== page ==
By Amanda Morin
Good study habits don’t come naturally to grade-schoolers. But as your child starts getting more homework, she’ll need to learn them. Here are tips for helping your child develop the best study habits for her.
Kids with learning and attention issues can be easily distracted while they’re trying to study. At home, hearing siblings play might make it hard to concentrate. At their afterschool program, having friends around might make it tempting to goof off.
Help your child learn to survey her study area to identify things that might get in the way of studying. Then she can work to lessen those distractions. She might wear headphones, for instance, or find a quieter place to study.
It would be great if your child could always study in a cozy room with perfect lighting and nothing to distract her. In the real world, that’s not always possible. But she can learn to make her study space more productive.
Show your child how to position her work space away from visual and auditory distractions. You can also help her create a portable homework station to keep all of her study materials on hand.
If schoolwork is hard for your child, it may also be hard for her to recognize the strengths that can help her be successful.
Point some of them out to her, saying things like, “You remember details really well. That will come in handy when writing that book report.” Encourage her to think about other strengths that can be used to her benefit when doing homework.
It’s just as important for your child to recognize her weaknesses as her strengths. Understanding her challenges can help her find ways to adapt during study time.
Help her brainstorm solutions. For example, if she has a hard time sitting still for an extended period, she can plan extra time in order to take frequent breaks. Or if she knows she’ll need your help studying for a math test, she can plan to do homework at a time she knows you’ll be available.
Once your child has identified strengths and weaknesses, she can start keeping track of what she needs to keep track of. Making lists lets her monitor her work without relying on others.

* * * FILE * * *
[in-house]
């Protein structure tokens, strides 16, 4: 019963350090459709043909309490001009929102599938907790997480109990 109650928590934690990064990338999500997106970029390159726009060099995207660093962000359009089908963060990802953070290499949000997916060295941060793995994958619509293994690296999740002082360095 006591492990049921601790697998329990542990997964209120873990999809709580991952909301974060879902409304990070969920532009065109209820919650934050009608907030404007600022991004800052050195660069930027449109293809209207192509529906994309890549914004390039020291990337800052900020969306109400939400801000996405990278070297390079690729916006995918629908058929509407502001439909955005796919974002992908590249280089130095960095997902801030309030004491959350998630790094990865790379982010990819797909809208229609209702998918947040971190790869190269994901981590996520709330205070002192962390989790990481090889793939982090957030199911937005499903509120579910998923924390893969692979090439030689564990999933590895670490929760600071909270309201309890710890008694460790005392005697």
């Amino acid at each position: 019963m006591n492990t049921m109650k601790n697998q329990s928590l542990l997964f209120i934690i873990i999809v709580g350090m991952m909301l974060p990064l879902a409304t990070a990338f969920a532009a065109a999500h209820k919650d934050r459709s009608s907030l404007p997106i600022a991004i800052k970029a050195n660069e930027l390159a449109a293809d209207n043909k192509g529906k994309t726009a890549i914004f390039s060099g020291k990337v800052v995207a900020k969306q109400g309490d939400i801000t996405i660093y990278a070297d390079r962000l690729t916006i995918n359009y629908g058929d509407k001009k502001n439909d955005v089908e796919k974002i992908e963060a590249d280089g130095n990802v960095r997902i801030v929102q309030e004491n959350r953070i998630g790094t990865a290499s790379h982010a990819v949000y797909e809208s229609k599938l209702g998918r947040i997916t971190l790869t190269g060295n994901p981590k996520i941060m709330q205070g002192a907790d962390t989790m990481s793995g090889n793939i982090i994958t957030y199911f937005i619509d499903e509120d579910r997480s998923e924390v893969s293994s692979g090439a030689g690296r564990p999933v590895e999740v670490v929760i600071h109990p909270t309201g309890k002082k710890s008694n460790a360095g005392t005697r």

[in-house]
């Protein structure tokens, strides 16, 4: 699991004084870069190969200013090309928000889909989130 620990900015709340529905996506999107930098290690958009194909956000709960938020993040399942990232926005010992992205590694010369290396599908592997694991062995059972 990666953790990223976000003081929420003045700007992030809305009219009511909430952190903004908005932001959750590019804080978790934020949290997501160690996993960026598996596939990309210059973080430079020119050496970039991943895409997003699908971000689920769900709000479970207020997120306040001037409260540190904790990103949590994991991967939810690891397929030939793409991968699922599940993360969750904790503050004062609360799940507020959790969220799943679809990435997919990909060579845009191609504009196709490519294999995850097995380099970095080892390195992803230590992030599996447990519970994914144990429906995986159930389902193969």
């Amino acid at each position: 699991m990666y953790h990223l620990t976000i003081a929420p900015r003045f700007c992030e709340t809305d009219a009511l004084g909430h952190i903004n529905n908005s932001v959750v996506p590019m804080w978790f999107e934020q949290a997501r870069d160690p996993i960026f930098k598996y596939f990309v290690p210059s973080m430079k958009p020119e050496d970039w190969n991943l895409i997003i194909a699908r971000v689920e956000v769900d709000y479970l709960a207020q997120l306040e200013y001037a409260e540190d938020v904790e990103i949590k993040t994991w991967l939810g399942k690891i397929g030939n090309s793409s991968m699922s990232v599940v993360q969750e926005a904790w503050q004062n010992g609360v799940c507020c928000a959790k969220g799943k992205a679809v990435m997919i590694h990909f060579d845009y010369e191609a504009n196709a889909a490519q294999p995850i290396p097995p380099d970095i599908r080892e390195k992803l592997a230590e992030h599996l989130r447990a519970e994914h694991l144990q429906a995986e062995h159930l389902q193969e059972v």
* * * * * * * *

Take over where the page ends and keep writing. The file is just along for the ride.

Breaking things down by subject area can help. For example, her writing homework checklist might remind her to double-check the spelling of sight words. Her math homework checklist might remind her to use addition to check the answers to her subtraction problems.
Learning how to prioritize is an essential skill for studying. Keeping an eye on due dates is helpful, but it might not be the only way for your child to prioritize homework.
Some kids prefer to start with easier work before moving on to the harder stuff. Others prefer to tackle the tough things first. Watch your child to see which option seems to work for her, so you can help her make that decision.
It can be easy to overlook the fact that kids don’t just know how to study. Don’t forget to teach your child how to organize her backpack or break down assignments into smaller steps. It will also help her to learn basic organization skills and note-taking strategies.
In middle school, teachers expect your child to be a more independent learner. He’ll have more homework to keep track of, organize and complete. Here’s how to avoid the battles that can come along with it.
For teens with learning and attention issues, homework can be a challenge. For their parents, battles over homework can seem almost as challenging. Here’s how to avoid those homework fights and make the process easier for everyone.
Amanda Morin is a parent advocate, a former teacher and the author of The Everything Parent’s Guide to Special Education.
Ginny Osewalt is certified in elementary and special education, with experience in inclusion, resource room and self-contained settings.
Download: Sample Homework Contract
Download: Graphic Organizers to Help Kids With Math
9 Tips to Help Middle-Schoolers With Learning and Attention Issues Slow Down on Homework
7 Tips for Building Flexible Thinking
9 Simple Steps for Breaking Down Assignments
How to Help Your Teen Develop Good Study Habits
There was an error posting your reply.
Thanks for being a part of the Understood Community. Your comment will appear shortly, once it’s been reviewed.
*Please confirm you are not a robot.
Yimeng was a graduate student when she started to suspect she had learning and attention issues.
Kids with ADHD can have frequent mood swings. Learn why, and how you can help.
Six surprising ways this college student continues to be impacted.
He offers advice to his younger self. Find out what he says.
Sign up for weekly emails with helpful resources for you and your family.
This email is already subscribed to Understood newsletters. If you haven't been receiving anything, add email@example.com to your safe-senders list.
Name must have no more than 50 characters. Email address must be valid. Email message must have no more than 140 characters and cannot include the < > / \ special characters. Please fill out all fields and complete the reCAPTCHA to send a message.
*Please confirm you are not a robot.
Don’t worry—we saved what you wrote.
Sign up to get personalized recommendations and connect with parents and experts in our community.
Only members can view and participate in conversations.
Child’s nickname is private and only you can see it.